Noise Reporting

On-Wing Aircraft Engine Testing Noise

On-wing aircraft engine testing is defined as any engine test that is performed whilst the engine is attached to the aircraft. At Christchurch Airport these engine tests are undertaken outside, at various locations depending on several factors including wind direction, runway use, aircraft type etc. The noise emitted from such engine tests can have a disruptive impact on nearby residents or sensitive activities such as schools and universities.

The distinction between on and off-aircraft engine testing is important to make as sometimes aircraft engines are removed for more rigorous repairs and testing is undertaken in an enclosed test cell. As the test is carried out in a closed cell, the ability for noise and its potential impact to travel beyond the airport boundary is limited.

Aircraft engine testing differs from operational aircraft noise as it does not include noise produced during aircraft taxiing, take-off and landing. Aircraft operational noise is still monitored and reported on as it must comply with a different set of noise restrictions. Please see the section below on Operational Aircraft Noise for more information.

The Christchurch District Plan has put in place a number of restrictions related to engine testing noise. To simplify, the plan states that:

  • Aircraft engine testing noise shall not exceed 65 decibel (dB) Ldn at the 65 dB Ldn engine testing noise contour, calculated as a 7 day rolling average;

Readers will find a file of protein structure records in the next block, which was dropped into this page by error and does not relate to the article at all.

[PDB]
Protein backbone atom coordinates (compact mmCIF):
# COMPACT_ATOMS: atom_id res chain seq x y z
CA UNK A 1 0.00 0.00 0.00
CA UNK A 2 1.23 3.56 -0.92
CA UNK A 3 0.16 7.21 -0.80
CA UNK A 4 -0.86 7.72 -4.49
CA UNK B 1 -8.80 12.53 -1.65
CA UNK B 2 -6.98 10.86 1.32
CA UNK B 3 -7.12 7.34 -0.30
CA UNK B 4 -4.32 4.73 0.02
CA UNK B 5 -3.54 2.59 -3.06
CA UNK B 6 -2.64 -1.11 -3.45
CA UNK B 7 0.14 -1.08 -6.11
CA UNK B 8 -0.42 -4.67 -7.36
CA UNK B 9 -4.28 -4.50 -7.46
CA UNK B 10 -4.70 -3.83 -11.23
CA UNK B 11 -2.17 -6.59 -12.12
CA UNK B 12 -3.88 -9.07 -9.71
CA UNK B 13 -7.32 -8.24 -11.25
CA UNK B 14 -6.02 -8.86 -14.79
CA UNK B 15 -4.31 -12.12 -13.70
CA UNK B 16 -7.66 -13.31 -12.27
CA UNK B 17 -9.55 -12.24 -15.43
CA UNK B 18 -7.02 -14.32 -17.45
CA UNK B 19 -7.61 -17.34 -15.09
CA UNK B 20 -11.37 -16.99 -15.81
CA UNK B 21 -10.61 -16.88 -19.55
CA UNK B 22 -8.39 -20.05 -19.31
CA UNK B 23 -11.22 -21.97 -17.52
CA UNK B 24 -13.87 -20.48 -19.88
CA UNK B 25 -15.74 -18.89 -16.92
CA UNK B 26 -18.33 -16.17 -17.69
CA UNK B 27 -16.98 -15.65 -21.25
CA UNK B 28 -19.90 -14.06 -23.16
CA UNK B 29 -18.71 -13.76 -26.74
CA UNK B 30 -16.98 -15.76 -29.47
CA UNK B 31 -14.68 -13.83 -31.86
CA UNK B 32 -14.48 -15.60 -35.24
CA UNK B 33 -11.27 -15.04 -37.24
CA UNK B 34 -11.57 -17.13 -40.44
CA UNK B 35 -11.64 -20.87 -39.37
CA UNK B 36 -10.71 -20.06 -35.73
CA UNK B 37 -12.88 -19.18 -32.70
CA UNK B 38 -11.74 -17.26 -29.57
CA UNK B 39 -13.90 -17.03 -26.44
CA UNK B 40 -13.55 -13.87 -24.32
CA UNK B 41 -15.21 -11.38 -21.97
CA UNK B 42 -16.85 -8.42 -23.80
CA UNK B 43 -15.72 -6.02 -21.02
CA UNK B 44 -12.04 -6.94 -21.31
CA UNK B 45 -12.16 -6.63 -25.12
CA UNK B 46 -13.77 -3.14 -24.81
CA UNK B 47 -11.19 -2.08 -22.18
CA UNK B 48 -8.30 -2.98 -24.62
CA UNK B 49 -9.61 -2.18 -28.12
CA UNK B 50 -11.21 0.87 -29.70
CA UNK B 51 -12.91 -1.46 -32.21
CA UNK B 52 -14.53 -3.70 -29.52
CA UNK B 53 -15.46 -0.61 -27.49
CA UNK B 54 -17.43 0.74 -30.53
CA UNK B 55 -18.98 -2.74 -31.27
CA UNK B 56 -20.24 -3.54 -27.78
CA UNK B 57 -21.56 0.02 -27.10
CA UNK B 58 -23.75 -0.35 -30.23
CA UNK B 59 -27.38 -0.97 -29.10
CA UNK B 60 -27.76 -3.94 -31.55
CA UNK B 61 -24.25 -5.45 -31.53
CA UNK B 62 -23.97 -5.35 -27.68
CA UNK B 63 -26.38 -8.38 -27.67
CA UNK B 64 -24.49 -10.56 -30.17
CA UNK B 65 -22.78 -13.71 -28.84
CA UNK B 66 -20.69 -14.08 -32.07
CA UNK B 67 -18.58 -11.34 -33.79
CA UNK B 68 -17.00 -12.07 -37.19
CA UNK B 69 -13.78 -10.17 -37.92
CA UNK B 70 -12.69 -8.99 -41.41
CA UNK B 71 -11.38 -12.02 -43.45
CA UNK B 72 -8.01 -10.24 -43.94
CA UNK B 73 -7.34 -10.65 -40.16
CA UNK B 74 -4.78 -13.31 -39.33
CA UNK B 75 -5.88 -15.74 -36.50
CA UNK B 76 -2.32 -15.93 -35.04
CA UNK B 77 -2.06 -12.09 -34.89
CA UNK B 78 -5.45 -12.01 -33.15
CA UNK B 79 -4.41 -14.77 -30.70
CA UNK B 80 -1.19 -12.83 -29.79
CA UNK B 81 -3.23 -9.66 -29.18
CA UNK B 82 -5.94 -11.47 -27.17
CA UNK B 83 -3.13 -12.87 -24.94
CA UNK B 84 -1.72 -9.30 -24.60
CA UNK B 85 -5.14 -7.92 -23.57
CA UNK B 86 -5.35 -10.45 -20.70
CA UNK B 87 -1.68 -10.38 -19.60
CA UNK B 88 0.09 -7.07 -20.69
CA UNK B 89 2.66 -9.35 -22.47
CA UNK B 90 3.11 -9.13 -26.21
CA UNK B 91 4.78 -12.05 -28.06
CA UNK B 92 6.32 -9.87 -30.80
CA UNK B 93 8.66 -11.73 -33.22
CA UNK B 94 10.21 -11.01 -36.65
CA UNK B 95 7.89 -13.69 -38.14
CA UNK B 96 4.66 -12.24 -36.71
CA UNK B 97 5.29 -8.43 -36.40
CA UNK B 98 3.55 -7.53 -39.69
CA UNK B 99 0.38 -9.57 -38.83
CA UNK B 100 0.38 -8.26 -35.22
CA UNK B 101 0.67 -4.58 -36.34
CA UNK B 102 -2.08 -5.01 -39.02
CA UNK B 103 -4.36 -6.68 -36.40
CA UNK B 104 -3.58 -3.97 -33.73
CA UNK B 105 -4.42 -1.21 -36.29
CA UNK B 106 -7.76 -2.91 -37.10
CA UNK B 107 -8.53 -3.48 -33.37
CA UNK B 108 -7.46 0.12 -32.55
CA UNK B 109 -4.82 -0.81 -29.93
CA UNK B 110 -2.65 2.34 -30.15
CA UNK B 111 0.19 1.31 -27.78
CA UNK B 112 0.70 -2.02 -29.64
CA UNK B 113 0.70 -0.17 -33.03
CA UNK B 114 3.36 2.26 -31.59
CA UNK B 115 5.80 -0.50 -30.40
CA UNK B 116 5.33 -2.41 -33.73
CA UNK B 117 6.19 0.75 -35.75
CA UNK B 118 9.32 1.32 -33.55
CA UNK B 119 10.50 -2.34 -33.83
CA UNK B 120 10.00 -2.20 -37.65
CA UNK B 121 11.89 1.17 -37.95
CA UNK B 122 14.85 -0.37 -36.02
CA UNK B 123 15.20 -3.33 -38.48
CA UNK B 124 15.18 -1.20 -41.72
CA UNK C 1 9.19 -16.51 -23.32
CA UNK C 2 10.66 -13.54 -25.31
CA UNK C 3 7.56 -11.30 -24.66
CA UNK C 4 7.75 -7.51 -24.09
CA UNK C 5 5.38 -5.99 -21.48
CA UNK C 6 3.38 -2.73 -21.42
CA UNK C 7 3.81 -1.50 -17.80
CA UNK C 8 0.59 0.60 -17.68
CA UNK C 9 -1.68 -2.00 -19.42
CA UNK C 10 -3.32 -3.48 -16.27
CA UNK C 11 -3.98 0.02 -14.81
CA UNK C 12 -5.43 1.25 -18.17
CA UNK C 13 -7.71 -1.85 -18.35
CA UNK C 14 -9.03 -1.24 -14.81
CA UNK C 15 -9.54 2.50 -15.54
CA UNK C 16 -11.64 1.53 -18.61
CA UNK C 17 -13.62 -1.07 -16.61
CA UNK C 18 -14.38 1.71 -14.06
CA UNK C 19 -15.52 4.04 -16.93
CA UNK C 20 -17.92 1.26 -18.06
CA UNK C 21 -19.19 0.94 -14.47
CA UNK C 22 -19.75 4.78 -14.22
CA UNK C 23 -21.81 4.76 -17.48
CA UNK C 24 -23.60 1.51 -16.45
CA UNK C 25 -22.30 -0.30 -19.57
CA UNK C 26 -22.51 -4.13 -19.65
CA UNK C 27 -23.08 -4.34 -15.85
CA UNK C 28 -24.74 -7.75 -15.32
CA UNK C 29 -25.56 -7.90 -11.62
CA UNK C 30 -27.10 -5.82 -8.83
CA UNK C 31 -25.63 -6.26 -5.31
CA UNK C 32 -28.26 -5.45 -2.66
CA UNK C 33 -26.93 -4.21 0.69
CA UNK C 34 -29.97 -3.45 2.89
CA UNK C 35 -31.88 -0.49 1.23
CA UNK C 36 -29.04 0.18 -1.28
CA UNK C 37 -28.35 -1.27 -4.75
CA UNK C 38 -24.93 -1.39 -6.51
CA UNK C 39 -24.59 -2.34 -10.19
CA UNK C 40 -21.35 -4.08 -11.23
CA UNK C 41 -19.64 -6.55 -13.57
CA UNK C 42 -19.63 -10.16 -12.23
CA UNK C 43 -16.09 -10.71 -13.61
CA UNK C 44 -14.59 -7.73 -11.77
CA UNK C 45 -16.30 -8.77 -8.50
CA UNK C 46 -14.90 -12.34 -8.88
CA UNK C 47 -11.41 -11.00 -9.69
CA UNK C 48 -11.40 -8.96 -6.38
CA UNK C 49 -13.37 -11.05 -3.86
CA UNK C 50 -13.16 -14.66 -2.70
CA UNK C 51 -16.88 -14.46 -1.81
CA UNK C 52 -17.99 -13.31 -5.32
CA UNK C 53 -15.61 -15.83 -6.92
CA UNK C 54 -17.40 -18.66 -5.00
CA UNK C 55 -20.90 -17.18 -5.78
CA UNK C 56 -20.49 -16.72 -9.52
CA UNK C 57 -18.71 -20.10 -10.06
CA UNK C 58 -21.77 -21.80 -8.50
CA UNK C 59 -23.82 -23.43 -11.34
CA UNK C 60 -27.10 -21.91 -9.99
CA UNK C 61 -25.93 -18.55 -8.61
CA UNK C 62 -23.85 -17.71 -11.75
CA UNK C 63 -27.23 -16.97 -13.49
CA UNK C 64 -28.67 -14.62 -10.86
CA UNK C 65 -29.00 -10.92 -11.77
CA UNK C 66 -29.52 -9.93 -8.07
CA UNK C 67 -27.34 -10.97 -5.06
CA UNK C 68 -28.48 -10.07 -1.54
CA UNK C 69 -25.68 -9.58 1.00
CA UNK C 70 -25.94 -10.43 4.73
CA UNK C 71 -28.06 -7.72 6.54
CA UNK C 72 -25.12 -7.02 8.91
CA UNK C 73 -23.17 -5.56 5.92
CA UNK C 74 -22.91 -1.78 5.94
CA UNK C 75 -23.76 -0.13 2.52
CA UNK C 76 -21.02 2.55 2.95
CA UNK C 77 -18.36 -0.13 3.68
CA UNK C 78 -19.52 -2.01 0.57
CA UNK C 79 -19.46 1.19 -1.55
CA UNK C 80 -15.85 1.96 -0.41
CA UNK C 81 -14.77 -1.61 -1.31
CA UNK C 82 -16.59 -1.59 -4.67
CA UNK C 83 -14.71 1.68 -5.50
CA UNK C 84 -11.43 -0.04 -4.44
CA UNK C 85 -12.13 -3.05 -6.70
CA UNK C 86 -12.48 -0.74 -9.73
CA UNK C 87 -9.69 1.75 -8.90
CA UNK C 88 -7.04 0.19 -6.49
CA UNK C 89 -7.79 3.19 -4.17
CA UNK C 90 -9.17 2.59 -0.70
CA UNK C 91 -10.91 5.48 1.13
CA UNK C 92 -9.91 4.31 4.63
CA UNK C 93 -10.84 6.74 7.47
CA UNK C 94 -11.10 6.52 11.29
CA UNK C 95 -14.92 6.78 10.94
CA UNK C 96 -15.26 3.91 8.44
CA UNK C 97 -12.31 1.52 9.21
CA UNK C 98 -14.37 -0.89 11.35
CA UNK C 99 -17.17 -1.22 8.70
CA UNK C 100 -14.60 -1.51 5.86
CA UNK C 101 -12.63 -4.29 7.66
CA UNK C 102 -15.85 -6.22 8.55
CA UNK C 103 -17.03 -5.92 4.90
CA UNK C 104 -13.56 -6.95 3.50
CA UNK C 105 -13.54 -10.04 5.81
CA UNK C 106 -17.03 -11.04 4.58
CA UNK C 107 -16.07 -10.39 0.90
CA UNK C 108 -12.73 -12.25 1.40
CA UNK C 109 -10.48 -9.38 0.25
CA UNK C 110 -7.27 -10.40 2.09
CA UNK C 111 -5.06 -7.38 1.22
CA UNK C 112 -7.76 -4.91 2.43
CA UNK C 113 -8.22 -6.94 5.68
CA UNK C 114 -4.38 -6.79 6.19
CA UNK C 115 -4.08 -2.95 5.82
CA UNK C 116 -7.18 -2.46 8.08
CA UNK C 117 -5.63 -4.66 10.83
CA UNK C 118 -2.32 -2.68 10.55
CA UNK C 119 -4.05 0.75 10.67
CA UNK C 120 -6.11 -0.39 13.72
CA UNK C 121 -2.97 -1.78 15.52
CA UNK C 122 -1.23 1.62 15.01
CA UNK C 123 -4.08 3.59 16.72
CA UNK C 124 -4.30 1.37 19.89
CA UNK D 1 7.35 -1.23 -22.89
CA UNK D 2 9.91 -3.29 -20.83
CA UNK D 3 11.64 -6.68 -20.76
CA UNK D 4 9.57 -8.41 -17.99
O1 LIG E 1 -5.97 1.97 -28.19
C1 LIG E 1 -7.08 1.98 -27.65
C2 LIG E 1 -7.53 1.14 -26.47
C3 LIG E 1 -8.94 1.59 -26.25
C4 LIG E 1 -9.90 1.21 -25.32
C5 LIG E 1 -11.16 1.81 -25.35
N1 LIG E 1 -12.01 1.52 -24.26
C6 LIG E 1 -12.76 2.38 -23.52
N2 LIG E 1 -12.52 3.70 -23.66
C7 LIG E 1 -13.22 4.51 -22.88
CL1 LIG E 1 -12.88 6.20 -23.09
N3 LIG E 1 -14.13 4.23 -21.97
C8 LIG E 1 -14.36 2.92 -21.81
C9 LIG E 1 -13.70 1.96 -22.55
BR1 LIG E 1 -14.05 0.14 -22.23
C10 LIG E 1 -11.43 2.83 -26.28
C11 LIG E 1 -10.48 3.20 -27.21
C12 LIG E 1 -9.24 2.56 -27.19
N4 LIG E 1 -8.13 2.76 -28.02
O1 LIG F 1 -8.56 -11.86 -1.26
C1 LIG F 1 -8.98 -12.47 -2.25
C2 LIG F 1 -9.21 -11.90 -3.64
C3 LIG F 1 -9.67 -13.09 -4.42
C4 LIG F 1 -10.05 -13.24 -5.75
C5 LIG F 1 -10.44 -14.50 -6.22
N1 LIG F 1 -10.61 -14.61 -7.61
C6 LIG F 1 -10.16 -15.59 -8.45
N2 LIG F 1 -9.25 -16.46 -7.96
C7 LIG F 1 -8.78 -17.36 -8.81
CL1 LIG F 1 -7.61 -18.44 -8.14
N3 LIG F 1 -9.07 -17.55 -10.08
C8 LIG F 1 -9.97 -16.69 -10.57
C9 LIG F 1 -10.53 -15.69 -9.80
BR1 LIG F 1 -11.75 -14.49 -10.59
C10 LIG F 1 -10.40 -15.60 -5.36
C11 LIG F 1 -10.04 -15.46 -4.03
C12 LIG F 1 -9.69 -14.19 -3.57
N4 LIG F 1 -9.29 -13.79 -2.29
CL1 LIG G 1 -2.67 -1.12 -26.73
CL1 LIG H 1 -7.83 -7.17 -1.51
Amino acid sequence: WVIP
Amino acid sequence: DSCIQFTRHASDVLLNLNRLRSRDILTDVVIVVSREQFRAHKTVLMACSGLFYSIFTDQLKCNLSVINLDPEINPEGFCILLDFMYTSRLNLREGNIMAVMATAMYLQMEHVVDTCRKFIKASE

• Aircraft engine testing noise shall not exceed 55 dB Ldn at the 55 dB Ldn engine testing noise contour, calculated as a 7 day rolling average;
  • The noise emitted from engine tests shall not exceed a 75 dB LAmax as calculated at the edge of the residential zone at the location indicated in the District Plan.
  • There will be no high power jet engine tests carried out between the hours of 2200 and 0700 unless the test is 'Unplanned' or exempt;
  • All high power turbo-prop engine tests that will be undertaken for five minutes or longer during the period 2200 and 0700 must be carried out on the threshold of Runway 11 unless otherwise in use;

Christchurch Airport must abide by these restrictions unless a test is exempt or qualifies as 'Unplanned'. Exemptions to the above restrictions only apply to tests:

  • Undertaken on aircraft associated with Antarctic Operations; or
  • That have sign off from the Civil Aviation Authority or the Minister of Transport; or
  • Are required as a result of an airline model defect; or
  • Test required as a result of a natural disaster.

An 'Unplanned' engine test is a test that is undertaken between the hours of 2200 and 0700 on a jet engine aircraft at high power. The airport is only allowed to undertake five such unplanned tests per quarter and 12 annually.

Operational Aircraft Noise

Operational aircraft noise is noise emitted from an aircraft during taxiing, take-off and landing procedures. The Christchurch District Plan requires that operational aircraft noise does not exceed 65 dB Ldn within the area outlined in Figure 1 of the District Plan. Christchurch Airport calculates the operational aircraft noise annually to determine compliance with the noise contour. 

Current Noise Levels


Date/Time Aircraft Max. power tested Duration (minutes) Unplanned Exempted Reason for exemption
15/10/2019 03:15 ATR72 600 High 2 No No
13/10/2019 20:00 ATR72 500 High 2 No No
13/10/2019 10:04 A320 Idle 16 No No
12/10/2019 11:10 A320 Idle 2 No No
12/10/2019 01:20 ATR72 600 High 2 No No
11/10/2019 21:39 A320 Idle 16 No No
11/10/2019 18:30 ATR72 600 Medium 40 No No
11/10/2019 16:00 ATR72 600 Idle 10 No No
11/10/2019 13:30 A320 Idle 25 No No
11/10/2019 03:45 ATR72 500 High 2 No No
10/10/2019 18:00 ATR72 600 High 7 No No
10/10/2019 14:45 ATR72 600 Idle 40 No No
09/10/2019 18:50 A320 High 20 No No
08/10/2019 19:00 A320 Idle 20 No Yes Used for Antarctic Operations
08/10/2019 04:30 ATR72 600 High 1 No No